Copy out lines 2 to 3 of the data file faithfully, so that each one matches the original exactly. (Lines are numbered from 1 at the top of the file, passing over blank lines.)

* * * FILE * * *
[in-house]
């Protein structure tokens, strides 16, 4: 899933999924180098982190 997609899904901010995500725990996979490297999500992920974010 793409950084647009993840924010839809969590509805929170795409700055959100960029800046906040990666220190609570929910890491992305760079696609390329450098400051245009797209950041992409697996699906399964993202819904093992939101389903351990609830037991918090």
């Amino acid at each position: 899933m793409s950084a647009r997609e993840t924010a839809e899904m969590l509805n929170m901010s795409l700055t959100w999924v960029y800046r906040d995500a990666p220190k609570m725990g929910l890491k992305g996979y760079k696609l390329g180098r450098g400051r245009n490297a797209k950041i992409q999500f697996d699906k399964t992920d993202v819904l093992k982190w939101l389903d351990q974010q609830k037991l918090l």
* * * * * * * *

């Protein structure tokens, strides 16, 4: 899933999924180098982190 997609899904901010995500725990996979490297999500992920974010 793409950084647009993840924010839809969590509805929170795409700055959100960029800046906040990666220190609570929910890491992305760079696609390329450098400051245009797209950041992409697996699906399964993202819904093992939101389903351990609830037991918090």
């Amino acid at each position: 899933m793409s950084a647009r997609e993840t924010a839809e899904m969590l509805n929170m901010s795409l700055t959100w999924v960029y800046r906040d995500a990666p220190k609570m725990g929910l890491k992305g996979y760079k696609l390329g180098r450098g400051r245009n490297a797209k950041i992409q999500f697996d699906k399964t992920d993202v819904l093992k982190w939101l389903d351990q974010q609830k037991l918090l």